Land of Israel and Jewish heritage
A series from the book written by Naveed Anjum
Jewish Life in the Land of Canaan, cont’d
The Promised Land, cont’d
Jews have lived in the Promised Land continuously from the time of its original conquest by Joshua more than 3200 years ago until the present day. Although Jews have not always been in political control of the land, and Jews were not always the majority of the land’s population, they have always sustained their presence in the Holy Land.
The land of Israel is central to Judaism. A substantial portion of Jewish law is related to the land of Israel, and can only be performed in the Holy Land. Some rabbis have declared that it is a mitzvah (commandment) to take possession of Israel and to live in it (relying on Numbers 33:53). The Talmud suggests that the land itself is so holy that merely walking in it can gain you a place in the World to Come. Prayers for a return to both Israel and Jerusalem are included in daily prayers as well as many holiday observances and special events.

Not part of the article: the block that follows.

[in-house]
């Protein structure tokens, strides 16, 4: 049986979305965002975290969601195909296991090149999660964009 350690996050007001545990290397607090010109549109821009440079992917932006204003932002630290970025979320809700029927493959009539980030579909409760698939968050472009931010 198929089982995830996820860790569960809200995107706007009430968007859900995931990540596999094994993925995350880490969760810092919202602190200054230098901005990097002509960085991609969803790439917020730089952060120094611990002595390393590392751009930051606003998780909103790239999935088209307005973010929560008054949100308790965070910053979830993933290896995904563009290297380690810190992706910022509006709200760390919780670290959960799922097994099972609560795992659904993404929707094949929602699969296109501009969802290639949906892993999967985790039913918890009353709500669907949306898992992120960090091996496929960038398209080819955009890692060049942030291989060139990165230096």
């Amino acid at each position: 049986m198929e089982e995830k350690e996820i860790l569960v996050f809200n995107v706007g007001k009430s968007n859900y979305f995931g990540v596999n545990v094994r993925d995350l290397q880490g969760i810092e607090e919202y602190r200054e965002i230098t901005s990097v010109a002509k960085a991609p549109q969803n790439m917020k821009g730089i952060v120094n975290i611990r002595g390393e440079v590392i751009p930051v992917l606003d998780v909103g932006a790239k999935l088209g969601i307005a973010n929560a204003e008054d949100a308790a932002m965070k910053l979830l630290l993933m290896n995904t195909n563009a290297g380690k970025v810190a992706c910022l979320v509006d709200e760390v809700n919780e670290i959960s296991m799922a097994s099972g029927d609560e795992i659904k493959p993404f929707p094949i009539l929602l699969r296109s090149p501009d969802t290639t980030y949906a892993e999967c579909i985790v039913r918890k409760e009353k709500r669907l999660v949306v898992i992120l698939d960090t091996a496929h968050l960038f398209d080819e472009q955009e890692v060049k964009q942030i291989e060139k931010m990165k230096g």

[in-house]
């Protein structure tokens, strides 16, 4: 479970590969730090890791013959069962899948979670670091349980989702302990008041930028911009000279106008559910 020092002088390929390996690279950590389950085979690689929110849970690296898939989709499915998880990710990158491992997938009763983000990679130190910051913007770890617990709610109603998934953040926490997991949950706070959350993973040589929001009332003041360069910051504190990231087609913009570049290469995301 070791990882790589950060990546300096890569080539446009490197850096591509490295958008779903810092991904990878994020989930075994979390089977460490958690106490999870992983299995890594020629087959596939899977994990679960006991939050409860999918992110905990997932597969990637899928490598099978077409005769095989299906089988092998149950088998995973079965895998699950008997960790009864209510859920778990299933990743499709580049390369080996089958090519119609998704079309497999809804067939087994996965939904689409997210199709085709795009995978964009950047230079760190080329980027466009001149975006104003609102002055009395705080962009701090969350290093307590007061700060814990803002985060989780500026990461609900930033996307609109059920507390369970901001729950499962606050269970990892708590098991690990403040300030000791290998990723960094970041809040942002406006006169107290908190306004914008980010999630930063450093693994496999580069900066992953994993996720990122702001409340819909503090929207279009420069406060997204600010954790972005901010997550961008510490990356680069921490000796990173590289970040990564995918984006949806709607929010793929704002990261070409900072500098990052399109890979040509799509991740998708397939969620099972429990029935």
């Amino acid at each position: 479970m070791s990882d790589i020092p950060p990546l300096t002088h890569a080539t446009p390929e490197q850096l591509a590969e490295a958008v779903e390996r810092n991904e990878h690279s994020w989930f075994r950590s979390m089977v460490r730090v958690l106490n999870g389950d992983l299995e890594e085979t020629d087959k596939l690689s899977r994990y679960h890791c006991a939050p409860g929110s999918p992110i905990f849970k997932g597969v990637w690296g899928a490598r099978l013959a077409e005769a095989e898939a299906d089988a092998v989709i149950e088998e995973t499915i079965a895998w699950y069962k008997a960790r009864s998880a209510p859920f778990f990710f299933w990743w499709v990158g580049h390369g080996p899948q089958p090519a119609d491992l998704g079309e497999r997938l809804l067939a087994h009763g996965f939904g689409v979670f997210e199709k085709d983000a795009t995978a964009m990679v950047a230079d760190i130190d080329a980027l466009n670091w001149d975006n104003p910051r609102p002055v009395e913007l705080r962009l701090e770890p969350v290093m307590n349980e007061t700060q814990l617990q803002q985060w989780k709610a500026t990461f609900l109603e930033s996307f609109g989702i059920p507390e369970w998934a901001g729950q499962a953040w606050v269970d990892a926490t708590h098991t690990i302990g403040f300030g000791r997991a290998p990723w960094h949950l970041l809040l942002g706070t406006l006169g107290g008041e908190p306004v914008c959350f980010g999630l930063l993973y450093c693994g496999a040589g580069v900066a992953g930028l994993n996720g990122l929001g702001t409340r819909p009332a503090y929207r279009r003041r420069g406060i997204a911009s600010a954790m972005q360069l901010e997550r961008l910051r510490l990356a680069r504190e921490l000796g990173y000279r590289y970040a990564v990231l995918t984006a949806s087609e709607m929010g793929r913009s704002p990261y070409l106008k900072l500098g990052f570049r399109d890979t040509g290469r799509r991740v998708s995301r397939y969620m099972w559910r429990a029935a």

For a Jew to live outside of Israel is considered an unnatural state. The world outside of Israel is often referred to as “galut,” which is usually translated as “Diaspora” (dispersion), although a more literal translation would be “exile” or “captivity.” In 135 C.E., the Romans exiled the majority of Jews from the land of Israel after defeating them in a three-year war. The Jewish remnant did not regain any political or ruling control over the land again until 1948 C.E. Next, we will discuss the presence of Jewish life in the land of Israel in a chronological sequence.
(To be continued…)